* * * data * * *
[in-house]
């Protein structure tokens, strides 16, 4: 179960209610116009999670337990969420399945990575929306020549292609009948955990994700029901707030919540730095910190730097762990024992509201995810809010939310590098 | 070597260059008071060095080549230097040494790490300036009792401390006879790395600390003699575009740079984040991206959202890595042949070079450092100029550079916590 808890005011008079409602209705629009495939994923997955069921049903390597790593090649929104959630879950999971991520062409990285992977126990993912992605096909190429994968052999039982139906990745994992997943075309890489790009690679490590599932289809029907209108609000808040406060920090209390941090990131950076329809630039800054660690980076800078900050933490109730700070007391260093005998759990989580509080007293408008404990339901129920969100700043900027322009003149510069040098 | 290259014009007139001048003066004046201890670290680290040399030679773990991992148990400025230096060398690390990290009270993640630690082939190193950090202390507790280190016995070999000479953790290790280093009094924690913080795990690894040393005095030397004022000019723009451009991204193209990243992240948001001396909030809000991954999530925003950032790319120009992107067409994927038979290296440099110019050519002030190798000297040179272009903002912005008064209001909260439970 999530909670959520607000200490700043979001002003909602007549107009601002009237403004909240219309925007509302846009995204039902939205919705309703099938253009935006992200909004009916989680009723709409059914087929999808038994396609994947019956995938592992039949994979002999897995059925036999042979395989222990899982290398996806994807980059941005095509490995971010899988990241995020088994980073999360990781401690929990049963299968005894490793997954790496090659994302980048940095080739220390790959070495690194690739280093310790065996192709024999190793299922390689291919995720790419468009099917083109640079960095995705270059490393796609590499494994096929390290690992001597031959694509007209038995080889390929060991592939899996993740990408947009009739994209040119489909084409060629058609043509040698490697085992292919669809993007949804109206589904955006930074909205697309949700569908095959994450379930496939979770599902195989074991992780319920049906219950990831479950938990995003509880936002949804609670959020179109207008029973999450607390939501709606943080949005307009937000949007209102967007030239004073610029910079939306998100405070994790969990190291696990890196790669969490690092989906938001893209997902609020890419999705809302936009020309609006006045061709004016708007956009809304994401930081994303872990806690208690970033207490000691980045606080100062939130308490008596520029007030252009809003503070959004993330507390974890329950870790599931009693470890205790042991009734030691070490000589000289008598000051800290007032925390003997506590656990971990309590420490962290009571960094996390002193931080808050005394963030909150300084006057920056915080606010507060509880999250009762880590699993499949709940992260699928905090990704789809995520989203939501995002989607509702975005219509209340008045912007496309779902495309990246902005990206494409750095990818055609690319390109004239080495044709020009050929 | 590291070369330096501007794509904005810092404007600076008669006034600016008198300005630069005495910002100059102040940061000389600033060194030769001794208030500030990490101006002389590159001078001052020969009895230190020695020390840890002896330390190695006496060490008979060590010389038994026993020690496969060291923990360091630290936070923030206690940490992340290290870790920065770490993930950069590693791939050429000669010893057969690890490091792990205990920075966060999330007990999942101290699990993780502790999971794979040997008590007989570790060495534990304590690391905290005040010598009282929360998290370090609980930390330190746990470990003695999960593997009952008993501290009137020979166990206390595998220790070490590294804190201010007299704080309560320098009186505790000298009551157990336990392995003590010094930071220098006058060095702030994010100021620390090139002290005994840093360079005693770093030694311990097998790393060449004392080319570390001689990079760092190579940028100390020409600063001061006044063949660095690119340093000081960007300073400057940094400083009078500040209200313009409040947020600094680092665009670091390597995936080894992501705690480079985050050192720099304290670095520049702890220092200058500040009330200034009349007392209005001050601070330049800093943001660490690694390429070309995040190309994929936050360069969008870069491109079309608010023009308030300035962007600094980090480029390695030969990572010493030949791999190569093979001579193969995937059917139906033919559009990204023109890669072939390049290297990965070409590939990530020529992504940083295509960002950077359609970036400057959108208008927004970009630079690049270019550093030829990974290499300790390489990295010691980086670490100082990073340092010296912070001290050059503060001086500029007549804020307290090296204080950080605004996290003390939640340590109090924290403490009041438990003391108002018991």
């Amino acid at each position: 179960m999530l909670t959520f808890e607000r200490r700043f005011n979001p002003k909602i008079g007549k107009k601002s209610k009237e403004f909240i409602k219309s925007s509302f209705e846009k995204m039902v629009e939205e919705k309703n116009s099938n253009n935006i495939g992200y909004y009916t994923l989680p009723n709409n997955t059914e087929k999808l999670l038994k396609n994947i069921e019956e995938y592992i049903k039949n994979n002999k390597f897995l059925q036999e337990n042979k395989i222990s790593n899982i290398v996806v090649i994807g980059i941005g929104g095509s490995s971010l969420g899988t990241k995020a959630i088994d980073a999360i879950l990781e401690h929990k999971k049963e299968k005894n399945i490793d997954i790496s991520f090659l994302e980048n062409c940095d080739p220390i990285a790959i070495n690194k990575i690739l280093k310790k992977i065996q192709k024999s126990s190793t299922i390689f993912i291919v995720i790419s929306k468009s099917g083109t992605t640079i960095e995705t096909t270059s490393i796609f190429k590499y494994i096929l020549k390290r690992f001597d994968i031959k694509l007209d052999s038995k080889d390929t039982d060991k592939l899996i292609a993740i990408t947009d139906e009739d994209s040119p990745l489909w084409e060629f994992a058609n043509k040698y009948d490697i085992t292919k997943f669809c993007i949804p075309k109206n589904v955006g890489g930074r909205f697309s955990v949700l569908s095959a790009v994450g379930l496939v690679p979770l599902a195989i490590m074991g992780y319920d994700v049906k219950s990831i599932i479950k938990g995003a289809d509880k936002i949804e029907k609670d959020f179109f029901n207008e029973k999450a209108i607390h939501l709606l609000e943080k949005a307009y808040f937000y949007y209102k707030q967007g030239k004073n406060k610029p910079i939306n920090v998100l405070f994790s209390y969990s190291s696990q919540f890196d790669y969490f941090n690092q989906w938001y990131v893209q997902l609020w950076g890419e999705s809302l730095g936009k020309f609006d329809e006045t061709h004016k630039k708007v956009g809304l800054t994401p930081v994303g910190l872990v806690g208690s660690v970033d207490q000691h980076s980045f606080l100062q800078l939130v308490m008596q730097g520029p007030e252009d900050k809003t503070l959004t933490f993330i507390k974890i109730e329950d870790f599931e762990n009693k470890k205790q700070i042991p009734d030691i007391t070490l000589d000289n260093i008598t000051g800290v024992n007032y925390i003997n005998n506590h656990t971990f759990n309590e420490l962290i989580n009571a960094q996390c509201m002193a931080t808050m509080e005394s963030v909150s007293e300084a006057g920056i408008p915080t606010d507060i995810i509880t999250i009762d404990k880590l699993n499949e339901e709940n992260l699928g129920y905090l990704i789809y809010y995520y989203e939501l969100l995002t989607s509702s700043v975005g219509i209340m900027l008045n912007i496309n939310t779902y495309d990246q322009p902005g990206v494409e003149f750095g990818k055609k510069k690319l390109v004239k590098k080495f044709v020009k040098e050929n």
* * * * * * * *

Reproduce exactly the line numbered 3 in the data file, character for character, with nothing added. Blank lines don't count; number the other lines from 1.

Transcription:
């Amino acid at each position: 179960m999530l909670t959520f808890e607000r200490r700043f005011n979001p002003k909602i008079g007549k107009k601002s209610k009237e403004f909240i409602k219309s925007s509302f209705e846009k995204m039902v629009e939205e919705k309703n116009s099938n253009n935006i495939g992200y909004y009916t994923l989680p009723n709409n997955t059914e087929k999808l999670l038994k396609n994947i069921e019956e995938y592992i049903k039949n994979n002999k390597f897995l059925q036999e337990n042979k395989i222990s790593n899982i290398v996806v090649i994807g980059i941005g929104g095509s490995s971010l969420g899988t990241k995020a959630i088994d980073a999360i879950l990781e401690h929990k999971k049963e299968k005894n399945i490793d997954i790496s991520f090659l994302e980048n062409c940095d080739p220390i990285a790959i070495n690194k990575i690739l280093k310790k992977i065996q192709k024999s126990s190793t299922i390689f993912i291919v995720i790419s929306k468009s099917g083109t992605t640079i960095e995705t096909t270059s490393i796609f190429k590499y494994i096929l020549k390290r690992f001597d994968i031959k694509l007209d052999s038995k080889d390929t039982d060991k592939l899996i292609a993740i990408t947009d139906e009739d994209s040119p990745l489909w084409e060629f994992a058609n043509k040698y009948d490697i085992t292919k997943f669809c993007i949804p075309k109206n589904v955006g890489g930074r909205f697309s955990v949700l569908s095959a790009v994450g379930l496939v690679p979770l599902a195989i490590m074991g992780y319920d994700v049906k219950s990831i599932i479950k938990g995003a289809d509880k936002i949804e029907k609670d959020f179109f029901n207008e029973k999450a209108i607390h939501l709606l609000e943080k949005a307009y808040f937000y949007y209102k707030q967007g030239k004073n406060k610029p910079i939306n920090v998100l405070f994790s209390y969990s190291s696990q919540f890196d790669y969490f941090n690092q989906w938001y990131v893209q997902l609020w950076g890419e999705s809302l730095g936009k020309f609006d329809e006045t061709h004016k630039k708007v956009g809304l800054t994401p930081v994303g910190l872990v806690g208690s660690v970033d207490q000691h980076s980045f606080l100062q800078l939130v308490m008596q730097g520029p007030e252009d900050k809003t503070l959004t933490f993330i507390k974890i109730e329950d870790f599931e762990n009693k470890k205790q700070i042991p009734d030691i007391t070490l000589d000289n260093i008598t000051g800290v024992n007032y925390i003997n005998n506590h656990t971990f759990n309590e420490l962290i989580n009571a960094q996390c509201m002193a931080t808050m509080e005394s963030v909150s007293e300084a006057g920056i408008p915080t606010d507060i995810i509880t999250i009762d404990k880590l699993n499949e339901e709940n992260l699928g129920y905090l990704i789809y809010y995520y989203e939501l969100l995002t989607s509702s700043v975005g219509i209340m900027l008045n912007i496309n939310t779902y495309d990246q322009p902005g990206v494409e003149f750095g990818k055609k510069k690319l390109v004239k590098k080495f044709v020009k040098e050929n």